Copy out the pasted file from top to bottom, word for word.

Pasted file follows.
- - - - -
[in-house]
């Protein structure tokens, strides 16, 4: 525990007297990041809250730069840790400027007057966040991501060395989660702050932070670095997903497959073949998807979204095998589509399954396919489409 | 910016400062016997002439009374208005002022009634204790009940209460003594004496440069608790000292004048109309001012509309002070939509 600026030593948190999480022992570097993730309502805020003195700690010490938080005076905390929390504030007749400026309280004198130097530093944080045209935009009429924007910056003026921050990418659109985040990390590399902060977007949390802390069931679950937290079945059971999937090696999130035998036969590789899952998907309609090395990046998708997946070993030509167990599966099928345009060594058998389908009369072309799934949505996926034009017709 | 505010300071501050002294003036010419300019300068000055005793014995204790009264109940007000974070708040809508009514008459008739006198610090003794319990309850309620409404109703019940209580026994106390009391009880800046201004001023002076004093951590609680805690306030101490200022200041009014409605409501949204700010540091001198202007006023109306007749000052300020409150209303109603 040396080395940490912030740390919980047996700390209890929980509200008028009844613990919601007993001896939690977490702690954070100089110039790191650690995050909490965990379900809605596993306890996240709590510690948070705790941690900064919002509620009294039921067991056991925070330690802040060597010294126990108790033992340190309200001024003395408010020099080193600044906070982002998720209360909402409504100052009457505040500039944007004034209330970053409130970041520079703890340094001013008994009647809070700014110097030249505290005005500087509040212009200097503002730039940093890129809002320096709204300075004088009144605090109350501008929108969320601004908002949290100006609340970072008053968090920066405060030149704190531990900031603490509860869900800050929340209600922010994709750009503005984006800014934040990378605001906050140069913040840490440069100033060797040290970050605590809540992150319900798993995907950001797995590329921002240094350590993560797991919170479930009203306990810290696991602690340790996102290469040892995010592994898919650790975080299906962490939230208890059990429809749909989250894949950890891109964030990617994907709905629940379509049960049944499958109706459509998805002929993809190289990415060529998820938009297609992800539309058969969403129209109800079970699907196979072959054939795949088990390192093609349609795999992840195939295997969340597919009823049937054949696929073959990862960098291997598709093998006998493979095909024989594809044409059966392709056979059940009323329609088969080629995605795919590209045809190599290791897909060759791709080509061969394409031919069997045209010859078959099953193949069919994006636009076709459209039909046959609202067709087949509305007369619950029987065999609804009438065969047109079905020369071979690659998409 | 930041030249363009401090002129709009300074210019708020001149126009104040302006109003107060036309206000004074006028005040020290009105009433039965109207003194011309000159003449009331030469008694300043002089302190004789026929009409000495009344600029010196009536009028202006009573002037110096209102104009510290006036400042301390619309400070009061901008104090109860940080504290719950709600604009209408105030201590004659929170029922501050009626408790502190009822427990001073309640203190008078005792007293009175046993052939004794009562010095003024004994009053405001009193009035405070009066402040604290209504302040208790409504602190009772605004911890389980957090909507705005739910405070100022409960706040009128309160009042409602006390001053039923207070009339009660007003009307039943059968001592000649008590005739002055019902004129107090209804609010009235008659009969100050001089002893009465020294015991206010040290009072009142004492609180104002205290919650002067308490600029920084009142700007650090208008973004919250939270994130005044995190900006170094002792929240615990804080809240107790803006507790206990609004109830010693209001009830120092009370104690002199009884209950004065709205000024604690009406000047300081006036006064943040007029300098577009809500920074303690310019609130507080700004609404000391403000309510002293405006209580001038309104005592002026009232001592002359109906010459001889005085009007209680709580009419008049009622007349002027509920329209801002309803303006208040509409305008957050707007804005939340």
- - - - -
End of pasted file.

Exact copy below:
[in-house]
């Protein structure tokens, strides 16, 4: 525990007297990041809250730069840790400027007057966040991501060395989660702050932070670095997903497959073949998807979204095998589509399954396919489409 | 910016400062016997002439009374208005002022009634204790009940209460003594004496440069608790000292004048109309001012509309002070939509 600026030593948190999480022992570097993730309502805020003195700690010490938080005076905390929390504030007749400026309280004198130097530093944080045209935009009429924007910056003026921050990418659109985040990390590399902060977007949390802390069931679950937290079945059971999937090696999130035998036969590789899952998907309609090395990046998708997946070993030509167990599966099928345009060594058998389908009369072309799934949505996926034009017709 | 505010300071501050002294003036010419300019300068000055005793014995204790009264109940007000974070708040809508009514008459008739006198610090003794319990309850309620409404109703019940209580026994106390009391009880800046201004001023002076004093951590609680805690306030101490200022200041009014409605409501949204700010540091001198202007006023109306007749000052300020409150209303109603 040396080395940490912030740390919980047996700390209890929980509200008028009844613990919601007993001896939690977490702690954070100089110039790191650690995050909490965990379900809605596993306890996240709590510690948070705790941690900064919002509620009294039921067991056991925070330690802040060597010294126990108790033992340190309200001024003395408010020099080193600044906070982002998720209360909402409504100052009457505040500039944007004034209330970053409130970041520079703890340094001013008994009647809070700014110097030249505290005005500087509040212009200097503002730039940093890129809002320096709204300075004088009144605090109350501008929108969320601004908002949290100006609340970072008053968090920066405060030149704190531990900031603490509860869900800050929340209600922010994709750009503005984006800014934040990378605001906050140069913040840490440069100033060797040290970050605590809540992150319900798993995907950001797995590329921002240094350590993560797991919170479930009203306990810290696991602690340790996102290469040892995010592994898919650790975080299906962490939230208890059990429809749909989250894949950890891109964030990617994907709905629940379509049960049944499958109706459509998805002929993809190289990415060529998820938009297609992800539309058969969403129209109800079970699907196979072959054939795949088990390192093609349609795999992840195939295997969340597919009823049937054949696929073959990862960098291997598709093998006998493979095909024989594809044409059966392709056979059940009323329609088969080629995605795919590209045809190599290791897909060759791709080509061969394409031919069997045209010859078959099953193949069919994006636009076709459209039909046959609202067709087949509305007369619950029987065999609804009438065969047109079905020369071979690659998409 | 930041030249363009401090002129709009300074210019708020001149126009104040302006109003107060036309206000004074006028005040020290009105009433039965109207003194011309000159003449009331030469008694300043002089302190004789026929009409000495009344600029010196009536009028202006009573002037110096209102104009510290006036400042301390619309400070009061901008104090109860940080504290719950709600604009209408105030201590004659929170029922501050009626408790502190009822427990001073309640203190008078005792007293009175046993052939004794009562010095003024004994009053405001009193009035405070009066402040604290209504302040208790409504602190009772605004911890389980957090909507705005739910405070100022409960706040009128309160009042409602006390001053039923207070009339009660007003009307039943059968001592000649008590005739002055019902004129107090209804609010009235008659009969100050001089002893009465020294015991206010040290009072009142004492609180104002205290919650002067308490600029920084009142700007650090208008973004919250939270994130005044995190900006170094002792929240615990804080809240107790803006507790206990609004109830010693209001009830120092009370104690002199009884209950004065709205000024604690009406000047300081006036006064943040007029300098577009809500920074303690310019609130507080700004609404000391403000309510002293405006209580001038309104005592002026009232001592002359109906010459001889005085009007209680709580009419008049009622007349002027509920329209801002309803303006208040509409305008957050707007804005939340």